Modelling Climate-Carbon Cycle Interactions

Kirsten Zickfeld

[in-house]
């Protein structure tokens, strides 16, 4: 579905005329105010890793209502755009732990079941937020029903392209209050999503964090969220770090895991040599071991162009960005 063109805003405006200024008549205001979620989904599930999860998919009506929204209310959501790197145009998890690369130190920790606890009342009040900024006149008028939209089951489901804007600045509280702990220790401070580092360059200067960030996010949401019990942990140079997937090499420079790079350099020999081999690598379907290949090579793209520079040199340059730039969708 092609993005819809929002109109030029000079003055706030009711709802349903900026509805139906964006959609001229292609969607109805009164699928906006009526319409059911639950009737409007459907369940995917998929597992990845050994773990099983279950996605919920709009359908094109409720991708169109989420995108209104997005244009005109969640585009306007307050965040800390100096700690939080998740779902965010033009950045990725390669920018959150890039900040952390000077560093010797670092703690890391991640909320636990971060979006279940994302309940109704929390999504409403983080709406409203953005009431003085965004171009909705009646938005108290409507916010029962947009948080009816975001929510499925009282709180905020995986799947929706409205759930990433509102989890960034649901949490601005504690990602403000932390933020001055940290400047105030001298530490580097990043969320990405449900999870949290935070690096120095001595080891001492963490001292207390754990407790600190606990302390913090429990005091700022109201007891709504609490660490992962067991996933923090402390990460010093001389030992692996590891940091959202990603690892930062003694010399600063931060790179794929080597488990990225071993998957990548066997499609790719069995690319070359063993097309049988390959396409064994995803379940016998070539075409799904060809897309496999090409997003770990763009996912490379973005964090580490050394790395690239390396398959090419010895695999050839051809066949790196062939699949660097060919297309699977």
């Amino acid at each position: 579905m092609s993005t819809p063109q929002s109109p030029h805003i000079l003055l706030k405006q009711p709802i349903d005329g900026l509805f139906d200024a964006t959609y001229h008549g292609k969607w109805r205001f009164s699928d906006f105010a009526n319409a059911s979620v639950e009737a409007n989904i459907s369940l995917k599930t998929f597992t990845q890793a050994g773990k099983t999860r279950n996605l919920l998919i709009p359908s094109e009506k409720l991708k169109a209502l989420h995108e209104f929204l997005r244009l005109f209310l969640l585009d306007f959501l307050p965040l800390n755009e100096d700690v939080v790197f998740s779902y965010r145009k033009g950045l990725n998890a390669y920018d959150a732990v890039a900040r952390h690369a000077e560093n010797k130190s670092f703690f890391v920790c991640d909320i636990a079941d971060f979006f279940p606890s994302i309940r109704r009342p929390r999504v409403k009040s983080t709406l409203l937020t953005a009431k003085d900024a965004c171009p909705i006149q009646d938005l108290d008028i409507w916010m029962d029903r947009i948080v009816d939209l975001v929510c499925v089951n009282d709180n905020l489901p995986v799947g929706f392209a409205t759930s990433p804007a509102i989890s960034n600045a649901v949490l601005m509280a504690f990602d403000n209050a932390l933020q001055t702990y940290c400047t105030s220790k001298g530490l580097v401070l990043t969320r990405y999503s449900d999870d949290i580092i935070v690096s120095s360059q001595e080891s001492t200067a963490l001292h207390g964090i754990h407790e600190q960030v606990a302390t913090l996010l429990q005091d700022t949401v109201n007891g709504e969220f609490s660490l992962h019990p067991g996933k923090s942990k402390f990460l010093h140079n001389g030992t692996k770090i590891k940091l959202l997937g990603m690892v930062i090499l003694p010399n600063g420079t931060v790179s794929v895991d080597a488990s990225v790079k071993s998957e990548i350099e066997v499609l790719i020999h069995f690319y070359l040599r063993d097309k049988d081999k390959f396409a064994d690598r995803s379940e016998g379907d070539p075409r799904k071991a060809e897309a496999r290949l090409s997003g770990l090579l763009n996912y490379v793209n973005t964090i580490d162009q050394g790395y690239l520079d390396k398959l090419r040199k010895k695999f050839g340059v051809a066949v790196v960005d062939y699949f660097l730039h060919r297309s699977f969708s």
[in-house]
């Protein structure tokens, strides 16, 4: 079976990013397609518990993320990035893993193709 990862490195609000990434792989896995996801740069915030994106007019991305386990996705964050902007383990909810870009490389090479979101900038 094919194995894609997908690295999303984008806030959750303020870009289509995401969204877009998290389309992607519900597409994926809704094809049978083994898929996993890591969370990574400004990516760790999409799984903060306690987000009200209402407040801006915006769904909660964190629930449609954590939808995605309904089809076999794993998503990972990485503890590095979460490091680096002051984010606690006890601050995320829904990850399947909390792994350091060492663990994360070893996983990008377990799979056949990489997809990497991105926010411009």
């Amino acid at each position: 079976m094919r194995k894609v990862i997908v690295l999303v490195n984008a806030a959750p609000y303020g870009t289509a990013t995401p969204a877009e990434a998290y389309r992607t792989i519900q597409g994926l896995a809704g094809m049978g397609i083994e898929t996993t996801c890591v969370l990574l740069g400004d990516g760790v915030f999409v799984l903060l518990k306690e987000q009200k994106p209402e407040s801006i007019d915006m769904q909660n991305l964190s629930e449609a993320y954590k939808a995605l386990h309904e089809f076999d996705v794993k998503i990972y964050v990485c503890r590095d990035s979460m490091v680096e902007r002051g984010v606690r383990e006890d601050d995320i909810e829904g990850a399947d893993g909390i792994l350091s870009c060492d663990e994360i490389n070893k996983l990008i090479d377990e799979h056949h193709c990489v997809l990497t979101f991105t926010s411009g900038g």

Abstract:With the development of coupled climate-carbon cycle or "Earth System" models new insights are emerging about the response of the climate system to anthropogenic carbon emissions. Particularly, it has been shown that feedbacks between climate and the carbon cycle have the potential to significantly amplify the climate changes resulting from anthropogenic carbon dioxide (CO2) emissions, and that these feedbacks render CO2-induced climate change largely irreversible on timescales of centuries to millennia. The goal of this project is to use and further develop the University of Victoria Earth system climate model to better constrain future climate-carbon cycle feedbacks, to explore the reversibility of anthropogenic climate change, and to investigate the role of climate-carbon cycle feedbacks for the attainability of climate stabilization targets.Introduction:With the development of coupled climate-carbon cycle models over the last decade it has become possible to explore the interactions between carbon sinks, atmospheric carbon dioxide (CO2) and climate change. A number of studies with these models suggest that climate change could reduce CO2 uptake and accelerate accumulation of CO2 in the atmosphere, providing for a positive feedback (Cox et al. 2000). Recent studies have also shown that the climate response to carbon dioxide emissions is largely irreversible on centennial to millennial timescales even after CO2 emissions are completely halted (Eby et al., 2009). Furthermore, coupled climate-carbon cycle models have been instrumental in demonstrating that the cumulative CO2 emissions compatible with long-term temperature stabilization targets are independent of the timing of those emissions (Zickfeld et al., 2009). These results can be generalized to show that the instantaneous global mean temperature response is proportional to cumulative carbon emissions (Matthews et al., 2009).These findings are of high societal relevance, as they indicate (i) the long legacy (millennia) of anthropogenic emissions, and (ii) the challenge of reversing climate change, should the actual level of atmospheric CO2 turn out to be "dangerous". Furthermore, it has been suggested that a policy framework aimed at avoiding dangerous climate change based on cumulative carbon emissions could help overcome obstacles currently obstructing international climate negotiations.Despite significant advances in our understanding of the climate response to CO2 emissions over recent years, many open questions remain. These pertain to the persistence of anomalies in climate variables other than global mean temperature, the feasibility of CO2 concentration "overshoot" scenarios, the physical mechanisms responsible for the quasi-linear relationship between global mean temperature and cumulative CO2 emissions, and the applicability of the cumulative emissions framework to non-CO2 greenhouse gases and regional climate targets. The proposed research program aims at elucidating these open questions.Objectives:The goals of this project are:1.To further explore the irreversibility of CO2-induced climate change at global and regional scales.2.To test the applicability of the cumulative emissions framework to regional climate targets, such as limiting temperature change above the major ice sheets, or constraining surface ocean pH changes in sensitive ocean regions.3.To explore the emissions reduction required to revert from potentially "dangerous" levels of warming.4.To investigate to climate response to anthropogenic emissions of non-CO2 greenhouse gases and aerosols, and assess their potential role in climate change mitigation.Research ToolsTo achieve these objectives we plan to use simulations with the University of Victoria Earth System Climate Model (UVic ESCM), a model of intermediate complexity. The latest version (2.9) of the UVic ESCM consists of a 3-D ocean general circulation model coupled to a dynamic-thermodynamic sea-ice model and an energy-moisture balance model of the atmosphere with dynamical feedbacks (Weaver et al. 2001). The land surface and terrestrial vegetation are represented by a land-surface scheme coupled to a dynamic vegetation model. Ocean carbon is simulated by means of an inorganic carbon-cycle model and a marine ecosystem/biogeochemistry model solving prognostic equations for nutrients, phytoplankton, zooplankton and detritus. Version 2.9 of the UVic ESCM also includes a marine sediment component. The UVic-ESCM has been extensively and successfully validated against observational and paeoclimatic data. It has been used as an assessment tool in both the third and fourth assessment reports of the Intergovernmental Panel on Climate Change (IPCC), and has participated in numerous international model intercomparison projects including the Coupled Carbon Cycle Climate Model Intercomparison Project (C4MIP; Friedlingstein et al., 2006).